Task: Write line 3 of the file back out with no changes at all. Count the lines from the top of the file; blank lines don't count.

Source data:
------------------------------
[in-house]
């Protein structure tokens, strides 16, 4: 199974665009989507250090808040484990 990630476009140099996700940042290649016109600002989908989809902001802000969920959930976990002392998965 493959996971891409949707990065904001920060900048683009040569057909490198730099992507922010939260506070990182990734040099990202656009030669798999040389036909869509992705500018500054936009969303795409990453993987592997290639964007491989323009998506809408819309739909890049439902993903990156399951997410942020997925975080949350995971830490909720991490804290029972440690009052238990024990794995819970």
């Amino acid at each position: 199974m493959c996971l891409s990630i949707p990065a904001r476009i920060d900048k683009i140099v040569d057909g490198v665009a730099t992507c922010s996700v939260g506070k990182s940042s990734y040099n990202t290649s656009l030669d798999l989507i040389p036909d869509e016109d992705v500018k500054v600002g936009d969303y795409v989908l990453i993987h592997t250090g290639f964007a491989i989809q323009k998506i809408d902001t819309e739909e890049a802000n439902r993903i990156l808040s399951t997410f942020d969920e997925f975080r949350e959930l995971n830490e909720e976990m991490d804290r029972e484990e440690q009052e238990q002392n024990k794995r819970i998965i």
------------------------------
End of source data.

């Amino acid at each position: 199974m493959c996971l891409s990630i949707p990065a904001r476009i920060d900048k683009i140099v040569d057909g490198v665009a730099t992507c922010s996700v939260g506070k990182s940042s990734y040099n990202t290649s656009l030669d798999l989507i040389p036909d869509e016109d992705v500018k500054v600002g936009d969303y795409v989908l990453i993987h592997t250090g290639f964007a491989i989809q323009k998506i809408d902001t819309e739909e890049a802000n439902r993903i990156l808040s399951t997410f942020d969920e997925f975080r949350e959930l995971n830490e909720e976990m991490d804290r029972e484990e440690q009052e238990q002392n024990k794995r819970i998965i």